Issue 129, Winter 1993
The Wish Department
Today I sight-read the last
Schubert sonata: he wanders between keys: evasive
and elementary, his melodies
meander. Tipsy Schubert,
if I were to return to 1974 for a piano lesson,
would my teacher say, “You’ve ruined your life,”
or would she just say “hello,”
and with her faraway “hello”
would possibilities cluster around my feet like clouds above the Andes?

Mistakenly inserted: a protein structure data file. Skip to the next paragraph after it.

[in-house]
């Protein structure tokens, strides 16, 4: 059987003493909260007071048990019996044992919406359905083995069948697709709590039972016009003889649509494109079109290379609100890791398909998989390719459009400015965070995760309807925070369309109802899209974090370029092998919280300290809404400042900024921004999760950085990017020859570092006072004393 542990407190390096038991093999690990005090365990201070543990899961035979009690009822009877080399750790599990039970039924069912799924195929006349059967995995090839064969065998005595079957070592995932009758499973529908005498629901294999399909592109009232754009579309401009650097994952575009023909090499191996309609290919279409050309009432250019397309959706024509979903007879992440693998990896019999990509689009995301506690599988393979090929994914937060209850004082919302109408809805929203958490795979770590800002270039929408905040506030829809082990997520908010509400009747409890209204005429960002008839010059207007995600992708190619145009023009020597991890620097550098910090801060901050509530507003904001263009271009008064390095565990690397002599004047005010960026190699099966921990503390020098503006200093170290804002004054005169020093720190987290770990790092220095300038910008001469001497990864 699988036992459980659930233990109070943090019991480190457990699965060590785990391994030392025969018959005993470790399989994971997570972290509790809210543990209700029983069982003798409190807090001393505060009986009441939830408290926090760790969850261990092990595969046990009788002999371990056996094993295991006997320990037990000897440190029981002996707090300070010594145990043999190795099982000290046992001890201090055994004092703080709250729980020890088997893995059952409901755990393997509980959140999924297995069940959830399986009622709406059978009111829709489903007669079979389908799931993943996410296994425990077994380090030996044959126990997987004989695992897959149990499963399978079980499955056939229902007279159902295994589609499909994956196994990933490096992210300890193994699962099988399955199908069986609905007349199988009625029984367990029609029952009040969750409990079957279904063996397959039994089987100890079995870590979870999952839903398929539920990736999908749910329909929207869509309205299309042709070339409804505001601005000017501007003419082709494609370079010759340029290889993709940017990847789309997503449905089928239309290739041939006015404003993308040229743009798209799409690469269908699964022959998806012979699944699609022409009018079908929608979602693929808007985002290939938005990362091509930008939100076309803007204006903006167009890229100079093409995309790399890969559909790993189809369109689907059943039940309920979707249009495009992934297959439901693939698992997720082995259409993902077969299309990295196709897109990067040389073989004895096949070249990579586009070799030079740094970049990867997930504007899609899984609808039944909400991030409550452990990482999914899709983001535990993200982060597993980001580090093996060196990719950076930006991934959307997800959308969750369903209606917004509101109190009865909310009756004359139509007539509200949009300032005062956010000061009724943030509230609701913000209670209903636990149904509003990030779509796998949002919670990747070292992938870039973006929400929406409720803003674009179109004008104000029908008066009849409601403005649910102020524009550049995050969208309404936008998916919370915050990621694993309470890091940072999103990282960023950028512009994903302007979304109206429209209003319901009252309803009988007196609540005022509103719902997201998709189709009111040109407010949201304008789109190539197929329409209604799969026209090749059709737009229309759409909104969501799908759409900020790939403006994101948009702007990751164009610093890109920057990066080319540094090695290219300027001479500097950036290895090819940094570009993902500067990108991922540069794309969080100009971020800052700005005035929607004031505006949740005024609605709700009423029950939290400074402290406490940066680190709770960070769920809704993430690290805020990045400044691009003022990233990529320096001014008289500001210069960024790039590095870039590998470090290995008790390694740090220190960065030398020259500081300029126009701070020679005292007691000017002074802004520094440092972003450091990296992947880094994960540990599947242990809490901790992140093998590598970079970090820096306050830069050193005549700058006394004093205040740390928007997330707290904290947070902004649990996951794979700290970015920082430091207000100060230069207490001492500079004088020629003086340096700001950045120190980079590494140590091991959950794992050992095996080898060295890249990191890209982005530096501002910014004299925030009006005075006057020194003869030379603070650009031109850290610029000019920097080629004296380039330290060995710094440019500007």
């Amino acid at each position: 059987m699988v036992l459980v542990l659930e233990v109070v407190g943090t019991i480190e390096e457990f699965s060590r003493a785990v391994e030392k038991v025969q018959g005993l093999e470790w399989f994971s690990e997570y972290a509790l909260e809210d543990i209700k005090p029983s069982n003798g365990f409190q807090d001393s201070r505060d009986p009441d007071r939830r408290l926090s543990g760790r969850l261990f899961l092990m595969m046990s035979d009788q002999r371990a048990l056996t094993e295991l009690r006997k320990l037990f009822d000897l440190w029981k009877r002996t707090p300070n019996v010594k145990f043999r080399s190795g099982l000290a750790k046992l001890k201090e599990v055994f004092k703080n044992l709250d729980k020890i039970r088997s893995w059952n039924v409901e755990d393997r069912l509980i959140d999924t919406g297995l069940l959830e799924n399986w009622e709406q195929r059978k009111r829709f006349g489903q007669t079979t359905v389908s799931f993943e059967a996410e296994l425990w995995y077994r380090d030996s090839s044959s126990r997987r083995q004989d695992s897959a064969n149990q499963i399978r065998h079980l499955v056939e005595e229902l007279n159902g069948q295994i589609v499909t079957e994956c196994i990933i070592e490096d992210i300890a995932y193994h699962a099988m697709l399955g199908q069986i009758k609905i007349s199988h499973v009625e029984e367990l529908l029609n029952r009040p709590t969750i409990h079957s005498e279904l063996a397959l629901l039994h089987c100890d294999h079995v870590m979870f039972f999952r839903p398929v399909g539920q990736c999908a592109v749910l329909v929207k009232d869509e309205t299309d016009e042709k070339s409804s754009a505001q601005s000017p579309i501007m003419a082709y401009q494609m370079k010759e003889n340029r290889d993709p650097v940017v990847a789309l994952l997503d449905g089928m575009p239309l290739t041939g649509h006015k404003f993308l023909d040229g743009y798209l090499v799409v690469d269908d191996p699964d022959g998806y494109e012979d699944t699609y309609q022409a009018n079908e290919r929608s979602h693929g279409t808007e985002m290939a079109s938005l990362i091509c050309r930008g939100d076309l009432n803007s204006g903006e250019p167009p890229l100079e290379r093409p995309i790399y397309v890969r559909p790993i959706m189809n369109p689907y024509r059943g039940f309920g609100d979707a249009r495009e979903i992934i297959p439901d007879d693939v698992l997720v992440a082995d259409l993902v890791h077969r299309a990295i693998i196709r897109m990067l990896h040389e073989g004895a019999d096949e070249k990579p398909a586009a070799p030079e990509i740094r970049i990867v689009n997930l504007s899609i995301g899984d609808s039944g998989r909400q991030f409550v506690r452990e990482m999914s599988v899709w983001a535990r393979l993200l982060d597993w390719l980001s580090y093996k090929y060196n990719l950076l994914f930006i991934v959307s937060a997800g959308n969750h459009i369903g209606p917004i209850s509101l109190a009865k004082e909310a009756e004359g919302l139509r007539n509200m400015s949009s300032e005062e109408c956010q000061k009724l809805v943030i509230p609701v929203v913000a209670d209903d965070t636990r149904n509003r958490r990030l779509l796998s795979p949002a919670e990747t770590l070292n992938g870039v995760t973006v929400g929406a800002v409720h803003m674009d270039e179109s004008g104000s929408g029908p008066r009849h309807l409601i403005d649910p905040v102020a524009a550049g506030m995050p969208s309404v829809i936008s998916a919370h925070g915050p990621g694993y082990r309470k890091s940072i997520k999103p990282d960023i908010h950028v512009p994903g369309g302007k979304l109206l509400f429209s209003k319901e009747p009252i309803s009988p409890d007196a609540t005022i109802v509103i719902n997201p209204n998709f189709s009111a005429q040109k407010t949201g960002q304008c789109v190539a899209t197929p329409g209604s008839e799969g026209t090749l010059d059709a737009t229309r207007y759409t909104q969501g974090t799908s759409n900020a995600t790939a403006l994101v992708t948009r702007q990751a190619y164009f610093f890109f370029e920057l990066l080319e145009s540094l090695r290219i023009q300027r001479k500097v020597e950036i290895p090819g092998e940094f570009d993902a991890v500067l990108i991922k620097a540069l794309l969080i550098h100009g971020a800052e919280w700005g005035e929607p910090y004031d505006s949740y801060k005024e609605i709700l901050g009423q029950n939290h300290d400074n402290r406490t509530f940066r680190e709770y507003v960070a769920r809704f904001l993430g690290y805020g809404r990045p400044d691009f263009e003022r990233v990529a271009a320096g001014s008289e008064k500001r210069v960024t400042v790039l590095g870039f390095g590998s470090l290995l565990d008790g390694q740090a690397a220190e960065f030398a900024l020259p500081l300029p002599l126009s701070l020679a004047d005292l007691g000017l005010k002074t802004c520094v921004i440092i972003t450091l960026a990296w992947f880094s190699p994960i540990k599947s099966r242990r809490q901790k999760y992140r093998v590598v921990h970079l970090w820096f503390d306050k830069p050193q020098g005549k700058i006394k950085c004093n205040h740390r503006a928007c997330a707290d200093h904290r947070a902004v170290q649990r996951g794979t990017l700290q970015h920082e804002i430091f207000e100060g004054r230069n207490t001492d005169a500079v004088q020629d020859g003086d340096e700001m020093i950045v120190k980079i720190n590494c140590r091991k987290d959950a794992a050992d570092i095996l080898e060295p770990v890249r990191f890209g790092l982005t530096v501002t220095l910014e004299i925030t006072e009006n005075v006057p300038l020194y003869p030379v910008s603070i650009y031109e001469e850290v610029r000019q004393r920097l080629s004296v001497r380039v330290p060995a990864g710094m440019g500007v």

The last time I saw her, I lied: I unfurled
fraudulent plans for a piano future.
I wish I’d learned a Schubert sonata in college: no,
I can’t cry “wolf” in the wish department,
I do wish I’d performed the Chopin waltzes
so I can’t bluff and pretend I also wish I’d mastered Schubert —
but I wish I could imitate Schubert now:
he says what he means, says it again and again,
shifts to a distant key and disappears.